Stop nonchalantly using the language of war

CapacityInclusivitySEO + Content Marketing

Though the world has its focus on Ukraine and two-tone flags are blooming everywhere out of solidarity and resistance, wars have been ongoing across the world for the past hundred years. With this, the language of war and military euphemisms have casually made their way into colloquial conversation. 

But this has harmful effects, and it’s time to take a second look at that. Here’s why.

The language we use matters. Even during times of war, language is carefully manipulated with euphemisms to present alternate realities. Language shapes how we think and shapes the cultures and norms that we live our lives by. The language of war used casually in non-militaristic contexts not only invokes a war-like mindset in us as we use it, but it can actively hurt those experiencing the violence of war. 

During the pandemic, we were “at war with an invisible enemy.” If you got sick, you “battled the virus” as your body “mobilized its defenses.” Intuitively, nothing is wrong here. It’s grammatically correct. But wars kill people, leave communities broken, and can cast desolation upon a land. The language of war in casual settings may seem harmless on the surface, but it still carries a violent connotation.

“Explaining and encouraging community resilience and togetherness in the face of adversity by evoking images of war conjures up distorted myths and narratives of heroic past national glory and military campaigns,” Loughborough University senior lecturer Alexandre Christoyannopoulos wrote in The Conversation.

It’s important to be aware of this. Changing your language, even the words that you think are small and don’t hold power, can have immeasurable effects. Here are nine examples of words and phrases you might be using that are worth a second thought.

1. Minefield

A minefield is a weapon and tactic used to slow enemy movement by placing random, hidden bombs across a space. The word is also commonly used to describe sticky situations or careful conversations. The next time you or someone else says that talking with a certain person is like walking through a minefield, for example, think about alternatives.

2. Casualties

This word is a synonym for deaths, especially in wartime. It’s also commonly used in business settings to describe areas of financial loss. It’s important to frame our losses in something other than the ways we speak of death and brutality in times of war.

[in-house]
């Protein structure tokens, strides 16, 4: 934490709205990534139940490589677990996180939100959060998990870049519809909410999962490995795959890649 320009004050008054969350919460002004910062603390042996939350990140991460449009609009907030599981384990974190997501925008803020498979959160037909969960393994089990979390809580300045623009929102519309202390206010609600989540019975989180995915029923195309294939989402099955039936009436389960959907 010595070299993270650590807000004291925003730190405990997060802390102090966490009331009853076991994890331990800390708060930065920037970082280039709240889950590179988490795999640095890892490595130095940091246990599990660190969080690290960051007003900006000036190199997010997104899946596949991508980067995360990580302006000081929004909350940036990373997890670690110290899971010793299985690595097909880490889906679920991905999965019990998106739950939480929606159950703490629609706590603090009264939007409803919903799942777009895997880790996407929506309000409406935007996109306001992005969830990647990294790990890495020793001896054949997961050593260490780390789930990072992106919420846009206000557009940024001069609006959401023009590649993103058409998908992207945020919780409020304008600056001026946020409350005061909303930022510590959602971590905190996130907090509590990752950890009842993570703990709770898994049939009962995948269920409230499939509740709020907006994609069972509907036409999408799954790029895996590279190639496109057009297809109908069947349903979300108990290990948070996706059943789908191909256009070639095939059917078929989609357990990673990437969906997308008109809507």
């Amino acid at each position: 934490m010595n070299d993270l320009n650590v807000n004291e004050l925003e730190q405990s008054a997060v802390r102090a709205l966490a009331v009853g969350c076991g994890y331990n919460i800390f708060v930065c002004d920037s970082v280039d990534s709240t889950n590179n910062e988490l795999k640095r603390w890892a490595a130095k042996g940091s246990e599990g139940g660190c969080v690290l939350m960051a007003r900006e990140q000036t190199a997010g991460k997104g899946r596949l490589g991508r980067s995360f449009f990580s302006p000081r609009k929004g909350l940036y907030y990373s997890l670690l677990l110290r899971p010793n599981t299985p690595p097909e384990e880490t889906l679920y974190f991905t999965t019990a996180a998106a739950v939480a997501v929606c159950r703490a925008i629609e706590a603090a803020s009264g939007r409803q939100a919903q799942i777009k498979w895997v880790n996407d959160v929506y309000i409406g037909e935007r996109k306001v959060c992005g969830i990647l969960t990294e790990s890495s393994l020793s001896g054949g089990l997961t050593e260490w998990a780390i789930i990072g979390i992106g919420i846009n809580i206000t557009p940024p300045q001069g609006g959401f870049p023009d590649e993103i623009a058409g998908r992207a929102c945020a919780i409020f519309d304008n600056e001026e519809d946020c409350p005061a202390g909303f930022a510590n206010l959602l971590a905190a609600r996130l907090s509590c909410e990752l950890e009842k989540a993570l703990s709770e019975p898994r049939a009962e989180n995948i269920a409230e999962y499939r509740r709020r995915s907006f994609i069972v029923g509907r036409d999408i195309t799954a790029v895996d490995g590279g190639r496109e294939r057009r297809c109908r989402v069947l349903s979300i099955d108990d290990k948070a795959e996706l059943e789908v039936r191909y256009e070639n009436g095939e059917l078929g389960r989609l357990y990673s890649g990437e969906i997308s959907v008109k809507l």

3. Flak or Take the Flak

Flak refers to bullets shot from the ground at enemy aircraft. But taking the flak in colloquial conversation usually refers to receiving harsh criticism or feedback. It may be widely used but is far off from its actual meaning that’s rooted in war. 

4. Invisible Enemy

Language like this immediately puts you on the defensive with a war-like attitude. Invisible enemy was commonly used to describe COVID-19 during the early days of the pandemic. But in a situation like this, though we had a crisis, we weren’t trying to kill or use weapons. We were trying to heal. Reframing language and thinking of alternatives to “invisible enemy” can be key for a more productive mindset.

5. Frontline and Battlefield

The frontline leads the rest of an army across a battlefield. This is another word that was intensely used during the pandemic to praise workers, from nurses to janitors, for their continuation of labor and sacrifice without protection. Not only does this invoke a wartime mental framing, but it often obscures the truth. For example, saying those deemed essential workers were on the frontline suggests they bear the brunt of stopping the pandemic when there are important actions for everyone to take.

6. Peacekeeper

Though it’s a euphemism, this word is still military language that was created to divert attention from the realities of what any given soldier or police officer was doing. Framing someone’s actions as keeping the peace can sound convincing without further review and discovery. In reality, this language is a wartime euphemism that is seldom used for what the words actually mean.

7. Lay low

Before attacking an enemy, soldiers often lay low, or hide, to have an easier attack. Lay low is commonly used to describe not getting too involved in a situation, whether from social media or certain friends. However, this phrase gets its meaning from soldiers preparing to pounce before an attack.

8. Take no prisoners

This is an example of language that can be used jokingly but has seriously violent roots. To take no prisoners means to kill everyone. Rather than using language rooted in annihilation, look elsewhere.

9. Trenches

Being in the trenches is commonly used to describe going through a challenging time. This is a real experience that people have and not one to take lightly. Instead of describing something like being busy with office work as being in the trenches, look to lighter phrases or more accurate descriptions. 

Check if you’re using these military euphemisms haphazardly

Whole Whale created a FREE tool that combs through your content to check for inclusive language and flag your potentially harmful language. The Inclusivity Tool crawls any page on your website and does so quickly. Try out the Inclusivity Tool here!

The most effective way to learn about the language you use is through a full-site audit that looks at every page and provides a deeper understanding with the help of a professional DEI consultant